Wednesday, 27 March 2019

Ceisteanna (282)

Eamon Scanlon

Ceist:

282. Deputy Eamon Scanlon asked the Minister for Employment Affairs and Social Protection further to Parliamentary Question No. 630 of 12 March 2019, if an EU directive has been issued regarding the European Court of Justice ruling in favour of persons (details supplied) in Spain that found travel time in respect of mobile workers to be actual working time; if a directive has been issued to member states, when it will be transposed into legislation here; and if she will make a statement on the matter. [14473/19]

Amharc ar fhreagra

Freagraí scríofa (Ceist ar Employment)

I am aware of the judgement of the Court of Justice of the European Union (CJEU) in Case 266/14 generally referred to as the 'Tyco case'. The decision made in the Tyco case was based on a set of facts relating to the particular circumstances of mobile workers in the context of a pre-existing arrangement in respect of those journeys.

The Tyco case was referred to the CJEU in relation to the interpretation of the EU Directive 2003/88/EC concerning certain aspects of the organisation of working time. In the Tyco case, the CJEU found that, where workers do not have a fixed or habitual place of work, the time spent by those workers travelling each day between their homes and the premises of the first and last customers designated by their employer constitutes ‘working time’, within the meaning of the Directive.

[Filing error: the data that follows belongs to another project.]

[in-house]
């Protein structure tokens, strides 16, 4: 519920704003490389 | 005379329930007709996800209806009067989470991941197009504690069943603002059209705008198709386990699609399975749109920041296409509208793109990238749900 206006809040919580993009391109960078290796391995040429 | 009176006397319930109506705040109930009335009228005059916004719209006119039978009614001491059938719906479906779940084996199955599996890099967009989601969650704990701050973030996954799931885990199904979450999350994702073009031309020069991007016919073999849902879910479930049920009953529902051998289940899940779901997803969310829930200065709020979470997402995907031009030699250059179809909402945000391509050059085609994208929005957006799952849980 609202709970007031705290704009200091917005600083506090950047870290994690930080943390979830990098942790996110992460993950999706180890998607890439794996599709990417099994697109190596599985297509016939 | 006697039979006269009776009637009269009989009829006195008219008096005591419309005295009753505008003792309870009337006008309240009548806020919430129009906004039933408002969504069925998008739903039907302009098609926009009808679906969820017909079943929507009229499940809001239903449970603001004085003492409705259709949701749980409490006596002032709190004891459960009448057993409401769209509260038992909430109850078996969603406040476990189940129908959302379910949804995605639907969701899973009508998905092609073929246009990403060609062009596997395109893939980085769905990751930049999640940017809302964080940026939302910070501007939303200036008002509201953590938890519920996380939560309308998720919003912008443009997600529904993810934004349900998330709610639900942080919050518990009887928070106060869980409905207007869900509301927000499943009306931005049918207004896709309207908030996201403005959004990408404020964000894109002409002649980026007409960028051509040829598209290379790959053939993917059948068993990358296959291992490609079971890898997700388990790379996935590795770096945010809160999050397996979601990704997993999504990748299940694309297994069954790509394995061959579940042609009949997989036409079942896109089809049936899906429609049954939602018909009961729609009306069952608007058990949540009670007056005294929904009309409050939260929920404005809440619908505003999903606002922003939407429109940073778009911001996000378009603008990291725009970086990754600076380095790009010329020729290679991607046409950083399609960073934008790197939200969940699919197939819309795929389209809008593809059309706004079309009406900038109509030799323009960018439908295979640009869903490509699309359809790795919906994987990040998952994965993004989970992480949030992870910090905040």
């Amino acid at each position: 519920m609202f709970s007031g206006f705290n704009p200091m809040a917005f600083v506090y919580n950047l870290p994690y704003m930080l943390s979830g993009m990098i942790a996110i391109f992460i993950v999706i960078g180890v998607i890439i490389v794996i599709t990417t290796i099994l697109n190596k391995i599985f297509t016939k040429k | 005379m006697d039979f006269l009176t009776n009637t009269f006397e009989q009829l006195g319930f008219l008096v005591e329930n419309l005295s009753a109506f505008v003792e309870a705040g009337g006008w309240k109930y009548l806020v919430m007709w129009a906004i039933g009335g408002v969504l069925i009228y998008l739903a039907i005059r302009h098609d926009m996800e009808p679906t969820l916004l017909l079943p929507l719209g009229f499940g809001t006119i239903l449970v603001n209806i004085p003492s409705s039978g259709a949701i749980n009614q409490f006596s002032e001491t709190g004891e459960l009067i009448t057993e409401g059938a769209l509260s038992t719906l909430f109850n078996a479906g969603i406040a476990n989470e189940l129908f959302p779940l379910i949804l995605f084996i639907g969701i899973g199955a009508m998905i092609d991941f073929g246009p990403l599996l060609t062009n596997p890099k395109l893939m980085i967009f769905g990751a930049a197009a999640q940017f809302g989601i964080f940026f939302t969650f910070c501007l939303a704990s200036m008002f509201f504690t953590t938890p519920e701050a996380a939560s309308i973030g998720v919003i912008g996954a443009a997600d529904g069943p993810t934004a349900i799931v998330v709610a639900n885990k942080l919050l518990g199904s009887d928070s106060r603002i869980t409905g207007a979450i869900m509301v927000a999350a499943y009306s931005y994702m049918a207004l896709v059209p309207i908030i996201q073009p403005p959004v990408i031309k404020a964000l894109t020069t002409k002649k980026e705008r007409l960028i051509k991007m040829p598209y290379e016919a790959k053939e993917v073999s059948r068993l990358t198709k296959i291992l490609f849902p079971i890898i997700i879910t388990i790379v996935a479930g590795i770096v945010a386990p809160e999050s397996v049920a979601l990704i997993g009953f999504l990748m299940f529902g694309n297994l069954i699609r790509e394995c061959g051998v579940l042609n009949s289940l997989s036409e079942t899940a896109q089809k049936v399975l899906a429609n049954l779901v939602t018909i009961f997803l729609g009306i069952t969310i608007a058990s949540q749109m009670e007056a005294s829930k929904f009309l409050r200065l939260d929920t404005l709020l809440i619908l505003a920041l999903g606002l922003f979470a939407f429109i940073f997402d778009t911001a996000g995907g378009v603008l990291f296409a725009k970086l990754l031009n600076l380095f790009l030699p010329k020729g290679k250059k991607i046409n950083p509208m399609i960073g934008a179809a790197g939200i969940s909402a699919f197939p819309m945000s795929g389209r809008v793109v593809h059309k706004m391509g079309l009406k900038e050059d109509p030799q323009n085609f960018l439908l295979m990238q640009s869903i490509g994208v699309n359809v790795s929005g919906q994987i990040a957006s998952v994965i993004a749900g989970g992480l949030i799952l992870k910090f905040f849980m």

It is a significant feature of the case that the employer, Tyco, had regarded as working time the journeys of the workers, at the beginning and end of each day to and from customers, before the abolition of its regional offices. The CJEU found that the fact that this time was regarded as working time under Directive 2003/88/EC was important. The CJEU noted that the nature of those journeys had not changed since the abolition of the regional offices and it was only the departure point of the journeys that had changed. It is these distinct facts pertaining to the circumstances of these workers that informed the decision of the CJEU in this case.

It should be noted that the Directive 2003/88/EC does not apply to the remuneration of workers. Employers are free to determine the remuneration for time spent travelling between home and customers, a point made by the CJEU in the Tyco case. There has been no new Directive issued from the European Commission arising from the Tyco decision.

The primary purpose of Directive 2003/88/EC is to set down minimum safety and health requirements for the organisation of working time. It is given effect in Irish law by the Organisation of Working Time Act 1997 (as amended).

I hope this clarifies the matter for the Deputy.